The New Zealand Department of Corrections is in an enviable position internationally to deliver a world-leading correctional system. We have a clear understanding of our offender population and a strong connection to other agencies. We have a well-established evidence base that we use to shape our policies and to understand what works.
We are small enough to innovate, and work within a public service that fosters collaboration and inquiry.
In this edition we have taken a broad focus on innovation in Corrections. We explore emerging research, outline innovative programmes to reduce re-offending, and discuss the application of new theoretical approaches to understanding human behavior.
Hot off the press, Devon Polaschek’s article Do relationships matter? Examining the quality of probation officers’ interactions with parolees in preventing recidivism provides a fascinating exploration of the role of human relationships in creating change. Devon discusses how the supervision of offenders in the community has changed over generations and jurisdictions, and can be anything from intensive surveillance designed to detect any act of criminality or non-compliance, to social work-based case management. Depending on the main goals of supervision, the importance of the relationship between the staff member and the offender has also varied. However, the evidence suggests that relationship quality is related to recidivism.
Jill Bowman sets out the interesting findings from the recent Comorbid substance use disorders and mental health disorders among New Zealand prisoners study. This 2016 research provides updated information on the state of New Zealand prisoners’ mental health and drug and alcohol problems. Results show that 91% of prisoners had been diagnosed with either a substance use disorder or a mental health disorder over their lifetime. Over the last 12 months, almost two-thirds of prisoners had been diagnosed with either of these disorders – three times higher than the general population.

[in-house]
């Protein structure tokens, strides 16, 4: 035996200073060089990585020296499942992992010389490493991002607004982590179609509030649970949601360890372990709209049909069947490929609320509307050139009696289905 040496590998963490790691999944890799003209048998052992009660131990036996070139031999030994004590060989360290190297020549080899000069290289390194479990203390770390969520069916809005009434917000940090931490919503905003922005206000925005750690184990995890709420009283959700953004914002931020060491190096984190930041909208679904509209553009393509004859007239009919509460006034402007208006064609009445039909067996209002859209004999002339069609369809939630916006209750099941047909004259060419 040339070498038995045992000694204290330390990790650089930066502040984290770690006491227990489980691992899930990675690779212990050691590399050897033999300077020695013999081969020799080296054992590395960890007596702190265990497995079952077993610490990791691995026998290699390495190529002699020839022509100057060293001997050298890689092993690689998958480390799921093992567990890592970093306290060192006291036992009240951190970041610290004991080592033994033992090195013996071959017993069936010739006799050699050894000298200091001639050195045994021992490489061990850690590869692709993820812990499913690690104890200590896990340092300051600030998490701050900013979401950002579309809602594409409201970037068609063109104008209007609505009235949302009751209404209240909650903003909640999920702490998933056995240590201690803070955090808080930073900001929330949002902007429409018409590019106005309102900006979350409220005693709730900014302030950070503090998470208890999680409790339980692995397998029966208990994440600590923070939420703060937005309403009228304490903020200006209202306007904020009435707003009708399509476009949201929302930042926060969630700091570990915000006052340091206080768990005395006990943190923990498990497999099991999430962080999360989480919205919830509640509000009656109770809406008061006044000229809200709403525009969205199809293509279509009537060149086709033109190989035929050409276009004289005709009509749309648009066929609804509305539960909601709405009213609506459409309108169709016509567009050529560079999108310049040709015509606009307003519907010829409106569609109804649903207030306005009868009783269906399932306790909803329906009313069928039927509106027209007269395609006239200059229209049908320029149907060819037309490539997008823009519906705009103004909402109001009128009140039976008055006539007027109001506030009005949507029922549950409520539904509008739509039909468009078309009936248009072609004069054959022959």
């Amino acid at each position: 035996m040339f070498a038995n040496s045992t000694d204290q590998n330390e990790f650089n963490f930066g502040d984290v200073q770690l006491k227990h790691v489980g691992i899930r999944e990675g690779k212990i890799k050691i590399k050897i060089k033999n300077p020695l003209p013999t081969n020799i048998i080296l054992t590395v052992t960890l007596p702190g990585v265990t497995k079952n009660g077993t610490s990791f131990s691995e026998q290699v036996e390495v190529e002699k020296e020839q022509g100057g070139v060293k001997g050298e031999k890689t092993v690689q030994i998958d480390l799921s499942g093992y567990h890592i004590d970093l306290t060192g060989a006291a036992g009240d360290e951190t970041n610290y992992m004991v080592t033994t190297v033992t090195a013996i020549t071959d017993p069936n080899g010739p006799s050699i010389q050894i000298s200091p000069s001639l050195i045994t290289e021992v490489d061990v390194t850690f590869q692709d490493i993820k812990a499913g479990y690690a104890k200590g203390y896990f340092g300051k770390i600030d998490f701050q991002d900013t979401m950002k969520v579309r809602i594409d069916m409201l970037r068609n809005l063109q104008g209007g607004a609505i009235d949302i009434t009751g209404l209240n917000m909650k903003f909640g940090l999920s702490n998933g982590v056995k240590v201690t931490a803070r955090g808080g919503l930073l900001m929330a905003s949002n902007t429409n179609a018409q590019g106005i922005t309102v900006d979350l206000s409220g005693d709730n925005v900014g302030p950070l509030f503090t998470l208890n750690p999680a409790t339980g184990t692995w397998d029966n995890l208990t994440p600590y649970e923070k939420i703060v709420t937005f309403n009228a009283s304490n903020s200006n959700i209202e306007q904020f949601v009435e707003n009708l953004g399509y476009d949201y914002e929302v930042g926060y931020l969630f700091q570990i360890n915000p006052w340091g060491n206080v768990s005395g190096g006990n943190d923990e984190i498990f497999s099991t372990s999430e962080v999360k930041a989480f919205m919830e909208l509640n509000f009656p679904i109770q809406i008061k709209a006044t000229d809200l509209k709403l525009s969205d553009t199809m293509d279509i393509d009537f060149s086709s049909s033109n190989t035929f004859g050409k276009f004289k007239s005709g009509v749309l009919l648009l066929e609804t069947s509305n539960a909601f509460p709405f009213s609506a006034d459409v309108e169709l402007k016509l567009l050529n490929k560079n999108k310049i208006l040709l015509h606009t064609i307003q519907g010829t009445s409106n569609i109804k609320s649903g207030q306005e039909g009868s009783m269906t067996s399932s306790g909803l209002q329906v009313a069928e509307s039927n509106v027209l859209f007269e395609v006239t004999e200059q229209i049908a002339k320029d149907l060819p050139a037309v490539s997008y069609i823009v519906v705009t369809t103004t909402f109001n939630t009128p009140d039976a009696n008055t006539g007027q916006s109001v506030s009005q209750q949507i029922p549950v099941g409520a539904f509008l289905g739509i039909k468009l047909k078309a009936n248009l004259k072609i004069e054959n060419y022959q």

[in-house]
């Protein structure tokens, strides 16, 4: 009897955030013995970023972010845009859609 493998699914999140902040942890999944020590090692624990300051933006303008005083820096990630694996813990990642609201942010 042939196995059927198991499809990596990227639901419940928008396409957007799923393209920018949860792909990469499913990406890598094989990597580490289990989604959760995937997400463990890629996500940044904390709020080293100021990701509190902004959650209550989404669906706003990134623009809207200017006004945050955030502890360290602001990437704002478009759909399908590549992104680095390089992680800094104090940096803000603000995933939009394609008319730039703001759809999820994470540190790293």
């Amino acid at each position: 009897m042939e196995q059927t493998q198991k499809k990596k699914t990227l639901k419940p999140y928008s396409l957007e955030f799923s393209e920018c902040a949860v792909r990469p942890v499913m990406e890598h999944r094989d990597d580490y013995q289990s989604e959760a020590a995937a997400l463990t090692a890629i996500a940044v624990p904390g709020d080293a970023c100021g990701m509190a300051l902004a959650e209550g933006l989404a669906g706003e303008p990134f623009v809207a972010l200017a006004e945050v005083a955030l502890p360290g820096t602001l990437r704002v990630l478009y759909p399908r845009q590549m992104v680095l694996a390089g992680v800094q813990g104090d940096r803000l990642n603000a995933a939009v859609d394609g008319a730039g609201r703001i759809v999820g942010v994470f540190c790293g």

We explore some initiatives that have been innovative both in New Zealand and international jurisdictions. Rob Jones presents a case study on the Hutt Valley justice sector innovation project that highlights this excellent joined-up Justice Sector initiative. Ben Hehir looks to the United States for evidence of effectiveness on Project HOPE, which offers “swift, certain and fair” sanctions. Introduced in 2004, the approach uses frequent drug testing and short terms of imprisonment in response to sentence breaches. This approach has spread throughout the United States and is being examined by policy makers worldwide.
In terms of New Zealand’s offender treatment programmes, we are at the forefront of evidence-based practice. In the article Ka Üpane, Hannah Cleland and Juanita Ryan describe how the over-arching goal for the pilot was to provide meaningful and empirically supported treatment to high-risk, violent, short-serving offenders. One basic premise is that the offenders in the programme have not developed, or mastered, essential pro-social skills and must be assisted to develop these skills.
In his article, Employment as a factor in desistance from crime, Stephen Cunningham sets out his game-changing approach to working with employers to help offenders into meaningful, productive and non-offending lives.
Finally, a couple of articles examine some fascinating new theoretical approaches to problem-solving provided by behavioral economists and the ‘nudge’ concepts.
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